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Eco-briefs

 
 

CHILE: Drought-Resistant Eucalyptus Cloned

SANTIAGO - Eucalyptus trees resistant to drought have been cloned -- reproduced through genetic manipulation -- for reforestation plans and forestry development in Chile's arid zones.

On May 22 came the announcement of the project's success in Los Vilos, a town 225 km north of Santiago, the gateway to the semi-desert region of Coquimbo, where the main economic activities are mining, fishing and small-scale farming.

Mauricio Cañoles, of the Foundation for Agrarian Innovation, explained to Tierramérica that forestry productivity has been increased in arid and semi-arid lands planted with two types of eucalyptus (Eucalyptus camaldulensis and Eucalyptus cladocalyx).

The governmental forestry institute will soon make these trees available for widespread cultivation.

 
 

CUBA: Alert for 2006 Hurricane Season

HAVANA - A good portion of Cuba's 11.2 million people participated May 20-21 in the extreme weather drill organized by the government to test the disaster prevention system ahead of the hurricane season's official start date: June 1.

Maritza Ballester, of the Cuban Meteorology Institute, told Tierramérica there is a "75 percent probability that at least one hurricane will hit Cuba" this season, which ends Nov. 30.

The institute's forecast center predicts a minimum of 15 tropical cyclones in the Atlantic basin in 2006, nine of which could turn into hurricanes, with winds of 118 km per hour, or more.

In 2005, three hurricanes hit Cuba, causing damages estimated at more than 1.3 billion dollars.

 
 

VENEZUELA: Biodiversity Contest

CARACAS - The environmental organization Vitalis convened on May 22 a contest of ideas to learn about and preserve Venezuelan biodiversity, targeting university students from all fields and a awarding a trip to Germany for the 10 project winners.

Venezuela has "advanced legislation, which declares as public utility the conservation and sustainable use of biodiversity, as well as restoration and environmental services," which requires "sharing knowledge and ideas of young people," Vitalis president Diego Díaz told Tierramérica.

Díaz noted that Venezuela is one of the planet's 12 most megadiverse countries, with some 117,000 species registered, including 16,000 higher plants, 1,380 birds, 355 mammals, 341 reptiles, 284 amphibians and 1,800 fish species. The deadline for presenting proposals is September.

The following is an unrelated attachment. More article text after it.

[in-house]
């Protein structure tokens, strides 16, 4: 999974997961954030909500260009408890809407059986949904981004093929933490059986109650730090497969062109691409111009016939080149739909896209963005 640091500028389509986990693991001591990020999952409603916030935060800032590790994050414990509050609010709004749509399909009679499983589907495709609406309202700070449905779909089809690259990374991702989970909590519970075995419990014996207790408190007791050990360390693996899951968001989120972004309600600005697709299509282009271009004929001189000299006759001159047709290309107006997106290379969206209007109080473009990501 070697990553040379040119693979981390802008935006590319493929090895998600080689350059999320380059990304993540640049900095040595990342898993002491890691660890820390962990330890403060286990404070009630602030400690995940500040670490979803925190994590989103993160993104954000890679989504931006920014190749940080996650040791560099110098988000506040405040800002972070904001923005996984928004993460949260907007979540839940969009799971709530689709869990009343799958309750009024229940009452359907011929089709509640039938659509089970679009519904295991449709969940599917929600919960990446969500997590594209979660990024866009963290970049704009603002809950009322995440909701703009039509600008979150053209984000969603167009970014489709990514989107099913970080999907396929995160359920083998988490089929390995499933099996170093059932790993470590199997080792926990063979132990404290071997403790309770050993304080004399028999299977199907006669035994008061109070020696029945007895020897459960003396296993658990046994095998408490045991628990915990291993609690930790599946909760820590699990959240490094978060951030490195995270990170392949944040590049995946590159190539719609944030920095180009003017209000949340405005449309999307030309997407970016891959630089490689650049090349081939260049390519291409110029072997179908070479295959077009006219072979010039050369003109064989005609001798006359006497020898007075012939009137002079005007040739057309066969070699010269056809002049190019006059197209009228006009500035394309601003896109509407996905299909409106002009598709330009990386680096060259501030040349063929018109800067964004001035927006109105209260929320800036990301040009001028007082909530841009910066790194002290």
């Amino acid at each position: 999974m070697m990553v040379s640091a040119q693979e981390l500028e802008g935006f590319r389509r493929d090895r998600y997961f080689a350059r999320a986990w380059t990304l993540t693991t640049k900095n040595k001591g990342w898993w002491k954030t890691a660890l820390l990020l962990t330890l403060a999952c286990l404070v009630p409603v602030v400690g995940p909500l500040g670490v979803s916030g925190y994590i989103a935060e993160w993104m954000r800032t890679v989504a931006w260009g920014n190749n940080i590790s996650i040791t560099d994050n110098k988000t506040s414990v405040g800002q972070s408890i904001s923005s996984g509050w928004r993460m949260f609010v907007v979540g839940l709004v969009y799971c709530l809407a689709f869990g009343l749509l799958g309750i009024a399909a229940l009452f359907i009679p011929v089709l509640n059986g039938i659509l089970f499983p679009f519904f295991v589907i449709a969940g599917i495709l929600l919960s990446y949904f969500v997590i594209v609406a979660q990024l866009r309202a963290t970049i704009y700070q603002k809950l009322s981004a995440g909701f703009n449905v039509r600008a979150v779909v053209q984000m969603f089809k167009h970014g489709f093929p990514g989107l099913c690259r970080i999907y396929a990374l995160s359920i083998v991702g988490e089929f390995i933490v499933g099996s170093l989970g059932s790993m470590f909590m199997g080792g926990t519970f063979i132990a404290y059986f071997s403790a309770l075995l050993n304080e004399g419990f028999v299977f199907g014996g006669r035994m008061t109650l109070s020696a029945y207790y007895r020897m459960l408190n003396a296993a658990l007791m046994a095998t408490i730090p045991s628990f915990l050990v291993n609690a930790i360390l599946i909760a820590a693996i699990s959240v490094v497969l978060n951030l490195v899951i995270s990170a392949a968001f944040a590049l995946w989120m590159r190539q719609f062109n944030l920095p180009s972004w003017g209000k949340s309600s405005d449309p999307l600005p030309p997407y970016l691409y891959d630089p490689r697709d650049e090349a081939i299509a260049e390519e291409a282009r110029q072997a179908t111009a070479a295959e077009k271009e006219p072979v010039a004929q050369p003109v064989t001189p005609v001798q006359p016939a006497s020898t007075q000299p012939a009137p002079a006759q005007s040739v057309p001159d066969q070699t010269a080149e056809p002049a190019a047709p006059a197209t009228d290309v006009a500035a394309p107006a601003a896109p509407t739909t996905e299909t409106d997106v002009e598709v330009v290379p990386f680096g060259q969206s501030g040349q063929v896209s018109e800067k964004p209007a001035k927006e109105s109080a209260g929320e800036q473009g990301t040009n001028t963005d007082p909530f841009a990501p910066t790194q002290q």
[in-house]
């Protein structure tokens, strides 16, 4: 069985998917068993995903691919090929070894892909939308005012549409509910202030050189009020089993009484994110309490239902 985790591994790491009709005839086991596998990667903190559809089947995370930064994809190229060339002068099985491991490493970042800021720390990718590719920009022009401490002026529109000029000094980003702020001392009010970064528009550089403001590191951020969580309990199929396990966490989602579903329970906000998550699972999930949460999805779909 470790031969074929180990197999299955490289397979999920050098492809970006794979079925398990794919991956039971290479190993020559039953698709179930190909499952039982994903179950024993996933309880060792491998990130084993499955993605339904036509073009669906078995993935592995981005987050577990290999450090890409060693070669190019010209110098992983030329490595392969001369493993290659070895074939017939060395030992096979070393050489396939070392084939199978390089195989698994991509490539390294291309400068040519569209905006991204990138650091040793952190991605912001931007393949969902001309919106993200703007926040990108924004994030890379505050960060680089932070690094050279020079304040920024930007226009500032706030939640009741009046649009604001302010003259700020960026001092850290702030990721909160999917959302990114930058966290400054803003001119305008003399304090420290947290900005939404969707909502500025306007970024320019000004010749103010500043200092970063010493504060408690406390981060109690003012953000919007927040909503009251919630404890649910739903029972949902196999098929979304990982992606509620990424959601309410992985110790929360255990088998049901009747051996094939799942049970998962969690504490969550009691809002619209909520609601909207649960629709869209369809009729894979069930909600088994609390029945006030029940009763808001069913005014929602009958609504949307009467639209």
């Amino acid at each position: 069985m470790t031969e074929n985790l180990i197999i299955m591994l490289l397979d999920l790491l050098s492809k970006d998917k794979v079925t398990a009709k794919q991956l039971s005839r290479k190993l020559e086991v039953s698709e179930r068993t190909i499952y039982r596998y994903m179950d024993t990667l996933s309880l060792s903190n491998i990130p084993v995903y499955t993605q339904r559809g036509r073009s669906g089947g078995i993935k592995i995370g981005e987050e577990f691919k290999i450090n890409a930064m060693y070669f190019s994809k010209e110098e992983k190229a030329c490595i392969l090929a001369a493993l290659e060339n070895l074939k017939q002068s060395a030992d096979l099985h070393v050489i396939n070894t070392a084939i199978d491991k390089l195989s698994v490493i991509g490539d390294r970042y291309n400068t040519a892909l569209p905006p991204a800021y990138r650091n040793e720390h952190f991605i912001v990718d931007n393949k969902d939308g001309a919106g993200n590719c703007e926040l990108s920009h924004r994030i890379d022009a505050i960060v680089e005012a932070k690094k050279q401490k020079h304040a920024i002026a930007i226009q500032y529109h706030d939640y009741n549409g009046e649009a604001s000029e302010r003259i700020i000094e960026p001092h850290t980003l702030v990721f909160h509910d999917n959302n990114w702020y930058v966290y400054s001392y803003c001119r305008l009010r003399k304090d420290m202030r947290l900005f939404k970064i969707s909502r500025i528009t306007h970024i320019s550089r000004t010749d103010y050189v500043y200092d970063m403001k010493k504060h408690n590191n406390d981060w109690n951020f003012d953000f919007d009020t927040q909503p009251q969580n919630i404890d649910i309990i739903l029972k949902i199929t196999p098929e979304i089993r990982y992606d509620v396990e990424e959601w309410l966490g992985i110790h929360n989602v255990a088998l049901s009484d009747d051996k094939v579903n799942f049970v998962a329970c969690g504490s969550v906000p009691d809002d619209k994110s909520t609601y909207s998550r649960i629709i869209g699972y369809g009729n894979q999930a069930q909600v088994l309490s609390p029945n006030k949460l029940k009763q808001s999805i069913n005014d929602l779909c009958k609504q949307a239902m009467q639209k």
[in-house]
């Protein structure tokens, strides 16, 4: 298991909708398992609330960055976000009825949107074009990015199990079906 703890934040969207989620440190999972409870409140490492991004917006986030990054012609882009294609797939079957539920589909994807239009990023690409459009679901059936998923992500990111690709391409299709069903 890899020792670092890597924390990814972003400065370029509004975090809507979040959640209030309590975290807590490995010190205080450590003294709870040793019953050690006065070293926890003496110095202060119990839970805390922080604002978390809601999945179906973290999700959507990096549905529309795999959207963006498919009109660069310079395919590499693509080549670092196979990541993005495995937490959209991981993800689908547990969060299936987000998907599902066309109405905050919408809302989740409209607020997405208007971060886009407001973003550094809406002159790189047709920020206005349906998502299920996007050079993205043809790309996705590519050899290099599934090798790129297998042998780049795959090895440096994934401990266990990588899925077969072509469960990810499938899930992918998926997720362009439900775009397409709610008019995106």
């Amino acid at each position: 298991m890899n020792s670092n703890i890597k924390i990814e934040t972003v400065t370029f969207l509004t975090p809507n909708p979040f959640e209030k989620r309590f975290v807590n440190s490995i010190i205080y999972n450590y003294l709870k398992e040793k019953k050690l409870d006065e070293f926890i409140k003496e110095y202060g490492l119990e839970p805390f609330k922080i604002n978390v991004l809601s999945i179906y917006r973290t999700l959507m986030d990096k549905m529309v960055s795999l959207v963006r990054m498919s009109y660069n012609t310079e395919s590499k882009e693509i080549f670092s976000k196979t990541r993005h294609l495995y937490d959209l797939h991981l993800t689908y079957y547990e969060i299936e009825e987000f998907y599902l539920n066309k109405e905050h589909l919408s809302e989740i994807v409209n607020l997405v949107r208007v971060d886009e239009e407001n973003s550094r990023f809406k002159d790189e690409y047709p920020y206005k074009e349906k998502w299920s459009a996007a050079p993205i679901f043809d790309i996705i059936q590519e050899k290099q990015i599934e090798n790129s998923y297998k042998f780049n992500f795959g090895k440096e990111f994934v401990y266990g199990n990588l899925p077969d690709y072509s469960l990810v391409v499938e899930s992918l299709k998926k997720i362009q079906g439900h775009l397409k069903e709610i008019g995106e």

BRAZIL: New Formula for Cleaner Diesel

RIO DE JANEIRO - Brazil's national oil giant Petrobras has developed the formula H-Bio, which adds hydrogenated vegetable oil to diesel, improving the quality of the fuel and reducing pollution.

The innovation, which will make its debut in 2007 with 10 percent vegetable oil but is effective with up to 18 percent, promises to expand agriculture-based energy sources and contribute to improving the global environment.

Brazil will thus reduce its diesel imports and open a new market for plant-based oils -- which is a cause of concern to some environmental groups.

The negative side is that it would increase monoculture of soybeans, which contributes to the deforestation of the Amazon and other ecosystems, Délcio Rodrigues, energy expert for the environmental group Vitae Civilis, told Tierramérica.

 
 

GUATEMALA: Fisherfolk Clean Contaminated Lake

GUATEMALA CITY - Dozens of artisanal fisherfolk have been working since early May on a project to clean up the northern Guatemalan lake of Petén Itzá, overrun with waterlilies (Nymphaea) and contaminated with other solid waste.

"We have limited resources but we hope to obtain more funds to continue cleaning the lake until the end of the year," Mario Castellanos, director of the area's Sustainable Management and Development Authority, said in a Tierramérica interview.

In addition to cleaning the environment and giving a boost to tourism, the project aims to preserve species like the white fish (Petenia esplendida), native to El Petén department.

There are 21 participants in the project, most of them fisherfolk using their boats and canoes to drag invasive water plants to the shore.



* Source: Inter Press Service.


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